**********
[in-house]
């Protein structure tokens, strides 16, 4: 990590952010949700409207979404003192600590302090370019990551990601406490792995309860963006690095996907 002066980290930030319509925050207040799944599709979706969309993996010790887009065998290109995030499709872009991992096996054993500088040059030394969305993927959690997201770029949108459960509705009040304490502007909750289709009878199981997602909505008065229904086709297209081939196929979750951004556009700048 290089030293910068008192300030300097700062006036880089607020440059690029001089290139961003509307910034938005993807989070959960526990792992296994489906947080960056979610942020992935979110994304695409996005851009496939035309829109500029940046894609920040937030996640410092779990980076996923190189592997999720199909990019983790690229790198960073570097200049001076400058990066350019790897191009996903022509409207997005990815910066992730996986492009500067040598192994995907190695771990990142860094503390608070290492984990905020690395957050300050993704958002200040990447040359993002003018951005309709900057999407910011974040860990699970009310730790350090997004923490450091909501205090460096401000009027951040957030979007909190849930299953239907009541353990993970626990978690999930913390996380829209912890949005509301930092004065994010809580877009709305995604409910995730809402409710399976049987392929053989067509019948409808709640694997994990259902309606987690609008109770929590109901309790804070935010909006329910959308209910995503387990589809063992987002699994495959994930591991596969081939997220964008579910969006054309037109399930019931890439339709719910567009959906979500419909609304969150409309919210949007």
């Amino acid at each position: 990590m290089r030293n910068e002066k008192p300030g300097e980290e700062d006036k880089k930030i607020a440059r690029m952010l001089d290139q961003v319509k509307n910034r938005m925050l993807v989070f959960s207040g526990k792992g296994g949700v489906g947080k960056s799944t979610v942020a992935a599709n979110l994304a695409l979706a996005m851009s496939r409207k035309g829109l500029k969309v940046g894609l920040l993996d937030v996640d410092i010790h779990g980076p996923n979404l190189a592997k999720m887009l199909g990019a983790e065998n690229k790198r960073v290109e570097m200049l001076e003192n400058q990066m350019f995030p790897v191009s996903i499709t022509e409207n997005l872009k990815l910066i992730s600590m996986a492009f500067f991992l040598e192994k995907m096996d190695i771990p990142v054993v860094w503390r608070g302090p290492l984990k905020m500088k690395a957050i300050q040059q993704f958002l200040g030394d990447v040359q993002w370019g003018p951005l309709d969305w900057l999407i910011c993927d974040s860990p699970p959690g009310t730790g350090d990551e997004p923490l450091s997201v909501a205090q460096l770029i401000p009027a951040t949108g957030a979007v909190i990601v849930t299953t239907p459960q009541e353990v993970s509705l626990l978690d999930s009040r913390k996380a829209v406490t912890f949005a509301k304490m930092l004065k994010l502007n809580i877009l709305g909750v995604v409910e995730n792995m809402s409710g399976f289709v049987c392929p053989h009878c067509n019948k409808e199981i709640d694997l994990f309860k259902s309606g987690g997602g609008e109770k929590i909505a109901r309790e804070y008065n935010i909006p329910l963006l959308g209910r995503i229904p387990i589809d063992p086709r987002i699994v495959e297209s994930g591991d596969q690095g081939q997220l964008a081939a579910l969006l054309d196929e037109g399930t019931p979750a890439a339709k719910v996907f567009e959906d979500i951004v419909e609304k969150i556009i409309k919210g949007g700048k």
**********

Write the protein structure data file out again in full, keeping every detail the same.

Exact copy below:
[in-house]
């Protein structure tokens, strides 16, 4: 990590952010949700409207979404003192600590302090370019990551990601406490792995309860963006690095996907 002066980290930030319509925050207040799944599709979706969309993996010790887009065998290109995030499709872009991992096996054993500088040059030394969305993927959690997201770029949108459960509705009040304490502007909750289709009878199981997602909505008065229904086709297209081939196929979750951004556009700048 290089030293910068008192300030300097700062006036880089607020440059690029001089290139961003509307910034938005993807989070959960526990792992296994489906947080960056979610942020992935979110994304695409996005851009496939035309829109500029940046894609920040937030996640410092779990980076996923190189592997999720199909990019983790690229790198960073570097200049001076400058990066350019790897191009996903022509409207997005990815910066992730996986492009500067040598192994995907190695771990990142860094503390608070290492984990905020690395957050300050993704958002200040990447040359993002003018951005309709900057999407910011974040860990699970009310730790350090997004923490450091909501205090460096401000009027951040957030979007909190849930299953239907009541353990993970626990978690999930913390996380829209912890949005509301930092004065994010809580877009709305995604409910995730809402409710399976049987392929053989067509019948409808709640694997994990259902309606987690609008109770929590109901309790804070935010909006329910959308209910995503387990589809063992987002699994495959994930591991596969081939997220964008579910969006054309037109399930019931890439339709719910567009959906979500419909609304969150409309919210949007």
């Amino acid at each position: 990590m290089r030293n910068e002066k008192p300030g300097e980290e700062d006036k880089k930030i607020a440059r690029m952010l001089d290139q961003v319509k509307n910034r938005m925050l993807v989070f959960s207040g526990k792992g296994g949700v489906g947080k960056s799944t979610v942020a992935a599709n979110l994304a695409l979706a996005m851009s496939r409207k035309g829109l500029k969309v940046g894609l920040l993996d937030v996640d410092i010790h779990g980076p996923n979404l190189a592997k999720m887009l199909g990019a983790e065998n690229k790198r960073v290109e570097m200049l001076e003192n400058q990066m350019f995030p790897v191009s996903i499709t022509e409207n997005l872009k990815l910066i992730s600590m996986a492009f500067f991992l040598e192994k995907m096996d190695i771990p990142v054993v860094w503390r608070g302090p290492l984990k905020m500088k690395a957050i300050q040059q993704f958002l200040g030394d990447v040359q993002w370019g003018p951005l309709d969305w900057l999407i910011c993927d974040s860990p699970p959690g009310t730790g350090d990551e997004p923490l450091s997201v909501a205090q460096l770029i401000p009027a951040t949108g957030a979007v909190i990601v849930t299953t239907p459960q009541e353990v993970s509705l626990l978690d999930s009040r913390k996380a829209v406490t912890f949005a509301k304490m930092l004065k994010l502007n809580i877009l709305g909750v995604v409910e995730n792995m809402s409710g399976f289709v049987c392929p053989h009878c067509n019948k409808e199981i709640d694997l994990f309860k259902s309606g987690g997602g609008e109770k929590i909505a109901r309790e804070y008065n935010i909006p329910l963006l959308g209910r995503i229904p387990i589809d063992p086709r987002i699994v495959e297209s994930g591991d596969q690095g081939q997220l964008a081939a579910l969006l054309d196929e037109g399930t019931p979750a890439a339709k719910v996907f567009e959906d979500i951004v419909e609304k969150i556009i409309k919210g949007g700048k």